The Presidential Advisory Council on Combating Antibiotic-Resistant Bacteria held its fifth public meeting on 25 January 2017. This advisory council offers advice, information, and recommendations to the Secretary of Health and Human Services on reducing the risk of antimicrobial resistance (ARB).

The council was formed as a result of an executive order issued by President Obama in 2014.

The meeting focused on three “buckets” of knowledge for infection prevention in humans, including best practices, implementation, and workforce and education.

Opening remarks by Dr. Peter Lurie of the U.S. Food and Drug Administration (FDA) updated the committee on the new antibiotic drug approval process through the Limited-Population Antibacterial Drug (LPAD) pathway. This streamlined development program distinctively labels new antibiotics with the words “limited population.” The labeling and correct use of these LPAD drugs is critical in helping to reduce new drug resistance.

Other speakers addressed how partnerships between scientists from the Centers for Disease Control and Prevention (CDC), hospitals, and universities have advanced innovative research in infection control and prevention. New investments include enhancing detection, preventing transmission of ARB, understanding environmental factors of ARB, antibiotic stewardship, and microbiome protection.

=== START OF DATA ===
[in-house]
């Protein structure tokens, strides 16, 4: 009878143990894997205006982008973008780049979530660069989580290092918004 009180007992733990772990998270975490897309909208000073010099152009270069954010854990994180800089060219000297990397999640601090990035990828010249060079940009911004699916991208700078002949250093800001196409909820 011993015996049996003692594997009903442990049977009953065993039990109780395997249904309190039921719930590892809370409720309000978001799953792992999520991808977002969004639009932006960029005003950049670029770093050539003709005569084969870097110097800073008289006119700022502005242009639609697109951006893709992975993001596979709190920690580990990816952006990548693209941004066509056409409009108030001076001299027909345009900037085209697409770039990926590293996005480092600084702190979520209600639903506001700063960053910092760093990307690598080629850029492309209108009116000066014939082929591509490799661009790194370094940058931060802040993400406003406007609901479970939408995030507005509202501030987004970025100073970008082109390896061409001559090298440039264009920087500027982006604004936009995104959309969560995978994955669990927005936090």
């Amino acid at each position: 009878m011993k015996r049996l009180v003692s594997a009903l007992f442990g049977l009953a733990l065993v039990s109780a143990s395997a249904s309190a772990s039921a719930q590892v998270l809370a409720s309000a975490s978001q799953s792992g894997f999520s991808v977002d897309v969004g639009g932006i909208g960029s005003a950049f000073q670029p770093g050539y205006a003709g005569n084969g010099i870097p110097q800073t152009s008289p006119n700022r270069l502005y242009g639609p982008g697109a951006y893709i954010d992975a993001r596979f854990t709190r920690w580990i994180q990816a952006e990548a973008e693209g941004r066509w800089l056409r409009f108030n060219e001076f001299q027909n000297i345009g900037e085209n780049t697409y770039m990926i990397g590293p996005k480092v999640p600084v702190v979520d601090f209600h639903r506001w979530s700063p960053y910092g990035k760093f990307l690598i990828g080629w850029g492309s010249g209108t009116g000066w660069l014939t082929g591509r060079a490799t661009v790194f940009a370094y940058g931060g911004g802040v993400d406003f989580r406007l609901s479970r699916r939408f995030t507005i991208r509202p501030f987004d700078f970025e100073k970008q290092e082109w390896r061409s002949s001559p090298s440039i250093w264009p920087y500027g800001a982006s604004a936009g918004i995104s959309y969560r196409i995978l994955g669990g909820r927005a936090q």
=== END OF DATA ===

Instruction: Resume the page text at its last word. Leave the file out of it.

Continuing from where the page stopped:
The meeting also addressed how combating ARB is difficult given that the workforce of infectious disease physicians is relatively small compared to other types of physicians. Infectious disease physicians are among the lowest paid relative to other physicians. Increasing pay may be one of the methods to promote more doctors into this career pathway.

The next PACCARB public meeting will focus on animal health and will be held on 3-4 May 2017.

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AIBS to Help Scientists Develop Interdisciplinary Skills

Reports abound from professional societies, the Academies, government agencies, and researchers calling attention to the fact that science is increasingly an inter-disciplinary, trans-disciplinary, inter-institutional, and international endeavor. In short, science has become a “team sport.”

There is a real and present need to better prepare scientists for success in this new collaborative environment. The American Institute of Biological Sciences is responding to this call with a new program for scientists, educators, and research managers.